Can the UK come out on top of the US/Chinese automotive trade war?
by Heat Recruitment
Anyone with their finger on the pulse of global politics (or at the very least a BBC news alert app) will have noted increased tensions between the US and China as of late – specifically with regards to trade tariffs.
Direct from the ‘America First’ policy in the US today, new tariffs have been announced on 1,300 Chinese products. This follows earlier tariffs that were set on imported steel and aluminium by the Trump administration (at 25% and 10% respectively). In retaliation, China announced 106 tariffs of its own – also at 25% – on products such as cars, chemical products and soybeans… imports worth up to £36bn.
Despite the US President stating: “We are not in a trade war with China”, it seems that the exact opposite is now a very real possibility.
So, in the case of a US / China trade war, could the UK come out on top?
Today, the UK’s automotive industry accounts for 12% of the total amount of goods exported from the UK, boasting a £77.5bn turnover, and £18.9bn in value added to the economy.
Despite this, the automotive industry has racked up 12 months of falling sales in a row. Reuters noted that “After record-high sales in 2015 and 2016, full-year demand dropped in 2017 due to uncertainty about future environmental levies on diesel cars and weaker consumer spending after June 2016’s Brexit vote, which pushed up prices.”
Currently, 18.2% of all Chinese exports go to the United States, with a 59.2% growth in Chinese services improved by the US between 2006 and 2016. The result of this is something of an imbalance – one that the US is looking to rectify. The most recent data shows a trade good deficit of $347bn in favour of China.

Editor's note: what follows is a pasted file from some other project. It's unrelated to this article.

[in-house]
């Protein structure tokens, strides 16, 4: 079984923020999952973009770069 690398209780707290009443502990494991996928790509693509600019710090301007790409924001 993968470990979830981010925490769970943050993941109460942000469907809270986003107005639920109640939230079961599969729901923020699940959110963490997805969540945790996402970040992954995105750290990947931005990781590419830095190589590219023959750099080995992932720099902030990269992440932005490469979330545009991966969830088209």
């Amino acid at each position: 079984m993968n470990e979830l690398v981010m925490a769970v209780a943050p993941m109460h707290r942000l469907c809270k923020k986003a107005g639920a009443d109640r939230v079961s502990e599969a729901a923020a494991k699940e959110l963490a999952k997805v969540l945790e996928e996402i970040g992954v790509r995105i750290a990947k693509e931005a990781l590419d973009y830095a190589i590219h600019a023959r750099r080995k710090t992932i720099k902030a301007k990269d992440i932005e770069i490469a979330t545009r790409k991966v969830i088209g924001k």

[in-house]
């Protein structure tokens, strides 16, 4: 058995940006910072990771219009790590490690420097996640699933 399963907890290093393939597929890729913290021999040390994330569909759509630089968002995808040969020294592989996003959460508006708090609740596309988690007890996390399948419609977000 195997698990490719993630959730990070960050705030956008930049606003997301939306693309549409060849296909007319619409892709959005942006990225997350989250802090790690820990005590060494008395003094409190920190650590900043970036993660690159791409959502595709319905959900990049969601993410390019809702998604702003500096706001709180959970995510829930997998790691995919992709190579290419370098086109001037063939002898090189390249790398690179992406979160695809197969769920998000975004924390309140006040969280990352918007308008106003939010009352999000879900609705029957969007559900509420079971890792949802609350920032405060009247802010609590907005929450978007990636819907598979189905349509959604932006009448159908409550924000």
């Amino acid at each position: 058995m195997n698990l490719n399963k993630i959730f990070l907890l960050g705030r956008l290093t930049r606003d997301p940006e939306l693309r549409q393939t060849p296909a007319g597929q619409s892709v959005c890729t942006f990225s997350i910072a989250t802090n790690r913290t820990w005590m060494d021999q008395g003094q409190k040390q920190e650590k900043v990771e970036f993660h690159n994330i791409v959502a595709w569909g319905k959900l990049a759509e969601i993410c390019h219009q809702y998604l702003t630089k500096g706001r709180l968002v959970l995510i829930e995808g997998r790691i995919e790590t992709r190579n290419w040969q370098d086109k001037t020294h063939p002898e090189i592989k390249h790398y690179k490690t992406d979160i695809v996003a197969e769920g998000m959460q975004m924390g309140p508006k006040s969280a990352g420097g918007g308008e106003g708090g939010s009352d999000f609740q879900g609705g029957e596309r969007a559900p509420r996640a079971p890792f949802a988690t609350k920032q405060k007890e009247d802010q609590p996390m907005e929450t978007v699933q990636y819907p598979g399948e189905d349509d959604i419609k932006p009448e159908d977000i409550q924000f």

Geng Shuang, a spokesperson for the foreign ministry, stated: “There is no winner in a trade war, and an initiator will harm itself as well as others.” He is only partly right.
With the Brexit motivation now in place for the UK to expand new markets, and a new opportunity posed by the US and Chinese trade battle, could new avenues be made in exporting to foreign soil?
Demand for British-built cars is soaring – particularly within Asian markets. According to new research, last year a 19.7% increase in demand was noted in China. In Japan, this was even higher, at 25.4%.
This increased demand was reportedly fuelled by new deals made by Aston Martin and McLaren, with the market for luxury cars rising dramatically.
With such a significant increase to tariffs on automobiles abroad, a gap in the market has emerged… one where British manufacturers can undercut the competition and deliver on the strong demand seen for luxury brands abroad.
The UK and China are now in a ‘Golden Era’ of bilateral relations, with £59bn of recorded trade in 2016 alone. With the UK’s impending exit from the EU, there is strong motivation to increase our trade links with the country. Beyond this, approaching trade tariffs between two of the world’s largest economies leaves the UK’s automotive sector in a unique position to take advantage.
If you’re looking to secure your next expert hire, or are seeking a new career opportunity yourself, get in touch with our dedicated Engineering & Manufacturing team at Heat Recruitment today.
By Dan Whitmarsh